Boyd: Some may not like the making a song in ten minutes, but if you’ve been honing your craft—the sum of what you put into it is the time you’ve spent to get to that point.

SwaVay: I don’t even think that matters honestly . I think music is all feeling. I’ve made songs that have taken me a week to write or record, and then I’ve had songs where I heard the beat, hopped in the booth, and was just like “Yo this is crazy!” As long as you love what you are doing—I don’t think time matters at all.

Boyd: When you are in the studio what do you do to get the vibes right?

SwaVay: When I’m in the studio I have the same format. I make sure to tell my friends to pull up, from there I just listen to what I’m about to work on. Right now I’m doing this thing where I don’t really rap on drums—I’m just rapping on the music and the sample. Then I end up coming back to the drums. A lot of times I start with conversation to get things off my chest and talk about things that have been on my mind. I’ve literally booked studio time where I’ve spent hours talking. The vibe is usually friends, a good conversation, and something on the T.V.—something I can look up at to get inspiration. Oh and I don’t smoke—I’ve never smoked or drank a day in my life. 

Boyd: So you record without the drums, then you put them in and let it go as it falls?

SwaVay: Yeah I’ve been doing this for like a year or two! Sometimes I feel like if you hear a beat with the drums , it can already give you a direction to go in. So to give me more room and space, I’ll be like “take the drums out of it.” That has honestly helped me out so much because drums are everything—especially in rap. I want to be the one making the direction of the music.

Boyd: A lot of people who don’t live in Atlanta know how special it is, but the people who do might not fully understand. What is your view on Atlanta, and how do you make a name for yourself in the scene?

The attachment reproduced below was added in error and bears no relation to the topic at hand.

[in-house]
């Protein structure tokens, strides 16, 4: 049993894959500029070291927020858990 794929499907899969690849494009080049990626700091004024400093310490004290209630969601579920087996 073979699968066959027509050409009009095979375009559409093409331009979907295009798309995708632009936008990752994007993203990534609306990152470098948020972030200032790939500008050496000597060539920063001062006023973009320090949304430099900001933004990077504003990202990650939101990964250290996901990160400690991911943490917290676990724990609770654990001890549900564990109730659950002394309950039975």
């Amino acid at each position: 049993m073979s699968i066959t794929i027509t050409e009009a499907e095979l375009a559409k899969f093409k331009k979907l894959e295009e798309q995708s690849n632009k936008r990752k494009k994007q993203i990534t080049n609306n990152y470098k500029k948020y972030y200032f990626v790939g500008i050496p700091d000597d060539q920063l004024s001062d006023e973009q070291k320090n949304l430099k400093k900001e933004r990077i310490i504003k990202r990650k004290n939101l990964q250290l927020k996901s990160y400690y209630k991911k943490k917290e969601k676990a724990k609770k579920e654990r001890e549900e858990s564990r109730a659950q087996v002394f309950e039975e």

SwaVay: There are other cities where you can make it there and only there. In Atlanta, I feel like if you make it here, you are on—you’ve made it! It’s way easier for an Atlanta artist to crossover, so as far as music, it’s definitely the place to be. It’s something in us where we are always early on the newer styles of music, and now we may be catching up to fashion too. Atlanta is just a place that thrives on forwardness and not being trapped into one way of thinking. You have the 21 Savages, the Young Nudy’s, Lil Baby’s—and then you have the artist’s like myself and Earthgang. So we are just thinking about getting it and making sure Atlanta is represented the right way. With Atlanta, we understand that we didn’t always have a seat on the throne. Also, it’s a small huge city, and I grew up hearing about Savage, Earthgang, and other artists. We all know and support each other.

Boyd: Last question. What’s the plan for 2021?

SwaVay: I’m releasing the album I hold closest to my heart called Almetha’s Son which is my mom’s name. It’s the one project I feel that you can walk away from and know who SwaVay is. It’s very reflective and you get a backstory of me. I’m excited!

You can keep up with all of SwaVay’s latest releases on Instagram and Twitter.

Culture Music

Fresco Trey: A Memphis-Born Star on the Rise